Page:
Short history of the Scout Movement
In 1909, the first Scout groups
in Germany were founded, in the following years the Scout organisations
build up. They adopted a lot of traditions of the "Bündische Jugend",
a movement of youth in the beginning of the 20th century (with somehow
"revolutionary" new ideas about what youth could do) and the YMCA movement.
Traditionally, there are three different types of scout organisations:
a interdenominational organisation, a catholic organisation (Scouts of
St. Georg) and a protestant organisation; of course in the early years
separated for both, girls and boys.
From 1933-1945 the Scout
Organisations were forbidden by the Hitler regime (Nationalsocialism).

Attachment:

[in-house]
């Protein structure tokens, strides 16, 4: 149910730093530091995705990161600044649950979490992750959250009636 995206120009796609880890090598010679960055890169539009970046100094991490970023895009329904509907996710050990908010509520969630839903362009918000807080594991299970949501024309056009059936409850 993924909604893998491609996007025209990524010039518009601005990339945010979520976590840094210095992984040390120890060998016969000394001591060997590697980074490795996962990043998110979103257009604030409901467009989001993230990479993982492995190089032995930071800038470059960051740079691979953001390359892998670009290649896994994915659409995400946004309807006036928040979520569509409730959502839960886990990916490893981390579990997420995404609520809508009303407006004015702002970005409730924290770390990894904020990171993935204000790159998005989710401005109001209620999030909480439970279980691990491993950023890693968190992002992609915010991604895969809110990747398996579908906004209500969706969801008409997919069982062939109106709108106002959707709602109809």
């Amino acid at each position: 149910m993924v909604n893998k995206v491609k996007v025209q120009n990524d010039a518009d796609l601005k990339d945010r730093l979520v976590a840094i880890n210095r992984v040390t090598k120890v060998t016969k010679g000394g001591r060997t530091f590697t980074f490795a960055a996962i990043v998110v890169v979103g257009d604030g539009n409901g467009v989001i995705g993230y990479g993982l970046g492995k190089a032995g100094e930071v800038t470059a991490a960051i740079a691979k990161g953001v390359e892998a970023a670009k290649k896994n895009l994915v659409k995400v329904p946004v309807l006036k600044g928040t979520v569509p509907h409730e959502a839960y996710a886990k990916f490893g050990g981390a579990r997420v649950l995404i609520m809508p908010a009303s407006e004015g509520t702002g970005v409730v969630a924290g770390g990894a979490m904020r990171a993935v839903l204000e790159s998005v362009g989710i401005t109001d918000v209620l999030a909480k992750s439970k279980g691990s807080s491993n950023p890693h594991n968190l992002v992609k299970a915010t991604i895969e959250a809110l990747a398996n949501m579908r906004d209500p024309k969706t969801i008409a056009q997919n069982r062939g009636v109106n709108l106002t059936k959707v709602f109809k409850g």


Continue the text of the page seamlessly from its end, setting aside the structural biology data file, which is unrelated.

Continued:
After the Second World War the Associations were built up again.
At the end of the 1960s
and early 1970s the coeducational work began and the associations of the
girl guides and the boy scouts of each tradition joined; so there are at
the moment four scout associations belonging to the WOSM and/or WAGGGS,
They all have their own traditions,
but are widely cooperating and open for everybody.
VCP (protestant assocation,
boys and girls, approx. 50000 members)
(catholic assocation, boys
and girls, approx. 120000 members)
PSG (catholic association, only
girls, approx. 5000 members)
BdP (interdenominational association,
boys and girls, approx. 35000 members)
In Germany there are also
several small scout associations not belonging to the World Organisations
with together about 30000 members, they sometimes have very special interests
Last changes: 2.10.2011